The drive along the Tanana River is a breathtaking one. The river valley is wide and in March, the river is still mostly frozen. Along a roadside turnout, we stopped to photograph the Alaska Range in the distance and the frozen river makes a spectacular foreground element. While we photographed, a bald eagle watched us from atop a spruce tree along the river’s edge.
As the sun sank we packed up and headed to dinner at the Salcha Roadhouse. Billed as Alaska’s Best Roadhouse the group jokingly wondered aloud as to the veracity of the claim. Whoever made the claim wasn’t exaggerating. The place had a big menu and the food and hospitality was first rate.
After dinner, we were on to Birch Lake. We headquartered the night’s watch in a small cabin along the edge of the frozen loch. After stoking the fire and munching on some fresh s’mores, we took turns walking out into the single-digit temperatures to watch for the start of the night’s show.
While we waited, guests practiced their light painting skills and learned a new technique or two. Once the aurora started, all interest turned to the green ribbons of protons dancing in the night sky.
For about thirty minutes we had a great show. Then as fast as the aurora started, it was over. On our way back to Fairbanks, however, the show commenced once again near North Pole, Alaska. There, we called an audible and headed out to Chena Lakes and caught the show one last time for the night.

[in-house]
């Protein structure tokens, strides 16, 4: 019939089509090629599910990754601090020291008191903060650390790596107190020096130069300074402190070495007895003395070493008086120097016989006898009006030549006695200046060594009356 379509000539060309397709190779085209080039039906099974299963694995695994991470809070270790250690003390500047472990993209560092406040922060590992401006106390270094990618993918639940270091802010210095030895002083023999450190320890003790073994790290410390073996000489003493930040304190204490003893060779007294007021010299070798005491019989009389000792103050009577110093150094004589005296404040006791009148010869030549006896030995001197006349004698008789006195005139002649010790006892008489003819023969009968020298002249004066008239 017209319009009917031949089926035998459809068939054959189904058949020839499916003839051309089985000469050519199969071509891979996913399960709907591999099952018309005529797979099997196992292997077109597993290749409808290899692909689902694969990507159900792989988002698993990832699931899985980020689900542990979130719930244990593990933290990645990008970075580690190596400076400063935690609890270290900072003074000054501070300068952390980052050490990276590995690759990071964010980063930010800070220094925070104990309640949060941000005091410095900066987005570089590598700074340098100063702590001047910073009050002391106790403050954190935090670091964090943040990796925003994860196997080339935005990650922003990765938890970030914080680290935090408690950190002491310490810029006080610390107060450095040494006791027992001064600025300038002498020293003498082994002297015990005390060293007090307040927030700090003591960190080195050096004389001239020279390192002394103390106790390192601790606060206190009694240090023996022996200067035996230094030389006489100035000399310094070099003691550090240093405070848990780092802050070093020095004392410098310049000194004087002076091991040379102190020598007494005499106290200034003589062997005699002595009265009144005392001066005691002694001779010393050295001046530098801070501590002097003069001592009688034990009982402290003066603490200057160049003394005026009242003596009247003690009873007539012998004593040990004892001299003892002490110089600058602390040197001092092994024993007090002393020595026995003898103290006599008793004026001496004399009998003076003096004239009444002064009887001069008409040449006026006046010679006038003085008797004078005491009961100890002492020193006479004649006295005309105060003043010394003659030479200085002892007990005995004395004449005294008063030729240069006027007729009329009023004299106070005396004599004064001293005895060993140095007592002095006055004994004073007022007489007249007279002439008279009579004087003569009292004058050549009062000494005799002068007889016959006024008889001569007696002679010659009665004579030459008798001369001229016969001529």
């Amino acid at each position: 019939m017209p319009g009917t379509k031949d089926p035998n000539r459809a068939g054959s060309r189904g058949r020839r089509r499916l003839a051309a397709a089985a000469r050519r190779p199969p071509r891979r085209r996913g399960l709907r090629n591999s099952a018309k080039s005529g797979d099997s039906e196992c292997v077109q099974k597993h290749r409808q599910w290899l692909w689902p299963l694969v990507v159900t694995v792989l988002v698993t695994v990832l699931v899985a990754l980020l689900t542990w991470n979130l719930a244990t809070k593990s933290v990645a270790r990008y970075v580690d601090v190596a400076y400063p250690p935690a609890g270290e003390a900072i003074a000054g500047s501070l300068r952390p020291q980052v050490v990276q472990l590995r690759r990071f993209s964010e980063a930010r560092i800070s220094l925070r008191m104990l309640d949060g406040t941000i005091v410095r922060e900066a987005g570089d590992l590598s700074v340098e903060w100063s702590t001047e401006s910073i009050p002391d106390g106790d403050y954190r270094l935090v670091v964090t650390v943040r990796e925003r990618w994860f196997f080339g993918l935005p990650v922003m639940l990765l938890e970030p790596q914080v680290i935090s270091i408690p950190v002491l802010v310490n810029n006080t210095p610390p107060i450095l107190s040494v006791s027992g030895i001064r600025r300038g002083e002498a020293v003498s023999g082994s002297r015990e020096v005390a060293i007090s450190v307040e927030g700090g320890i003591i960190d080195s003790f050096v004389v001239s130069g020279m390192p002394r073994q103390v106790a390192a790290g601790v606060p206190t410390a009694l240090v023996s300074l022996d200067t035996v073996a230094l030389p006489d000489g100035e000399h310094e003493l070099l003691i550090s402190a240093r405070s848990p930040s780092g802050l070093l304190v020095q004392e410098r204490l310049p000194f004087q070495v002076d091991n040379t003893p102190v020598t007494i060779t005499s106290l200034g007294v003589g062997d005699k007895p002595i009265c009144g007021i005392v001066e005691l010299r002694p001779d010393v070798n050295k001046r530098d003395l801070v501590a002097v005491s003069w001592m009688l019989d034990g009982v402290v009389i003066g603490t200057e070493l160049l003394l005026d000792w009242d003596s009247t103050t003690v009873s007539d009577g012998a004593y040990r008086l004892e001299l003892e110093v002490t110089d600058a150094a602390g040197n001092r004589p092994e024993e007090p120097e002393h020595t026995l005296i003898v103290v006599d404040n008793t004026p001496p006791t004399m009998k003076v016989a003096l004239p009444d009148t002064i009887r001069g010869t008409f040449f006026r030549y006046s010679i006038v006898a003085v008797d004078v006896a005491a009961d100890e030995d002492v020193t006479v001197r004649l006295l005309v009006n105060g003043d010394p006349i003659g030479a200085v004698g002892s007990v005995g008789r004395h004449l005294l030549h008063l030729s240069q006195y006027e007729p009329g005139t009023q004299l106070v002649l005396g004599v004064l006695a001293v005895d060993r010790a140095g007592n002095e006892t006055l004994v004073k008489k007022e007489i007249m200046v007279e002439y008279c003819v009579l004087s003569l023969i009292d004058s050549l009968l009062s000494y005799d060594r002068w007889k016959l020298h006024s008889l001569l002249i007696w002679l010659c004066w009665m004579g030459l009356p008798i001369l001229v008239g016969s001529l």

Throughout the trip, we took in local Alaskan culture by dining at Alaska influenced restaurants like Pike’s Landing and the Pump House. Both restaurants are local favorites and offer an insight into the rich historical and cultural tapestry of interior Alaska.
During our downtime, we also took a sled dog tour where experienced mushers led a team of dogs through the spruce flats while the guests rode along. It’s a sleek and silent way to enjoy the wilderness and experiencing the synchronicity of the dogs and the musher is incredible indeed. In addition, we did a round robin teaching session where everyone shared Lightroom and Photoshop tips and tutorials to ensure that everyone was able to enjoy the images they were capturing.